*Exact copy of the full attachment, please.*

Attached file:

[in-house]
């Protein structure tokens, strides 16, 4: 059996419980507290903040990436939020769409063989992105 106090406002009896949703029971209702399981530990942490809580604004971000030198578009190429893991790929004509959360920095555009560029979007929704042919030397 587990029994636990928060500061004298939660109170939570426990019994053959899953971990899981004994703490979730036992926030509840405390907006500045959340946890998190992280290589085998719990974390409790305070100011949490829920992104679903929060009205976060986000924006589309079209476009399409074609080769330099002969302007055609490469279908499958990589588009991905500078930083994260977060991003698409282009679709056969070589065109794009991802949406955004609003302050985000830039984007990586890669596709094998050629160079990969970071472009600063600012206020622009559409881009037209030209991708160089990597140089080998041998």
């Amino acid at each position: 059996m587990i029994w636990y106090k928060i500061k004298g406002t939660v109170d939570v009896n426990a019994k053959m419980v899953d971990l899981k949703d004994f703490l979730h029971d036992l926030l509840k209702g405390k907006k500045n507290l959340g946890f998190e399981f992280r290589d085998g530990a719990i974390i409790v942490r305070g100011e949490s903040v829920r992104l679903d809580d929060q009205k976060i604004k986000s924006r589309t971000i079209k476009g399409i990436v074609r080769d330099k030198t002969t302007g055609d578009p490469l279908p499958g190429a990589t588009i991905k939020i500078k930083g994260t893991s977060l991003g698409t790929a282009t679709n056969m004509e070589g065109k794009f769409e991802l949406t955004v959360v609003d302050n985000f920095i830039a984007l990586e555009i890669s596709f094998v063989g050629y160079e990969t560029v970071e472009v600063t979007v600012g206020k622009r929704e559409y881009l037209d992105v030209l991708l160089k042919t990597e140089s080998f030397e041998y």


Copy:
[in-house]
């Protein structure tokens, strides 16, 4: 059996419980507290903040990436939020769409063989992105 106090406002009896949703029971209702399981530990942490809580604004971000030198578009190429893991790929004509959360920095555009560029979007929704042919030397 587990029994636990928060500061004298939660109170939570426990019994053959899953971990899981004994703490979730036992926030509840405390907006500045959340946890998190992280290589085998719990974390409790305070100011949490829920992104679903929060009205976060986000924006589309079209476009399409074609080769330099002969302007055609490469279908499958990589588009991905500078930083994260977060991003698409282009679709056969070589065109794009991802949406955004609003302050985000830039984007990586890669596709094998050629160079990969970071472009600063600012206020622009559409881009037209030209991708160089990597140089080998041998």
């Amino acid at each position: 059996m587990i029994w636990y106090k928060i500061k004298g406002t939660v109170d939570v009896n426990a019994k053959m419980v899953d971990l899981k949703d004994f703490l979730h029971d036992l926030l509840k209702g405390k907006k500045n507290l959340g946890f998190e399981f992280r290589d085998g530990a719990i974390i409790v942490r305070g100011e949490s903040v829920r992104l679903d809580d929060q009205k976060i604004k986000s924006r589309t971000i079209k476009g399409i990436v074609r080769d330099k030198t002969t302007g055609d578009p490469l279908p499958g190429a990589t588009i991905k939020i500078k930083g994260t893991s977060l991003g698409t790929a282009t679709n056969m004509e070589g065109k794009f769409e991802l949406t955004v959360v609003d302050n985000f920095i830039a984007l990586e555009i890669s596709f094998v063989g050629y160079e990969t560029v970071e472009v600063t979007v600012g206020k622009r929704e559409y881009l037209d992105v030209l991708l160089k042919t990597e140089s080998f030397e041998y």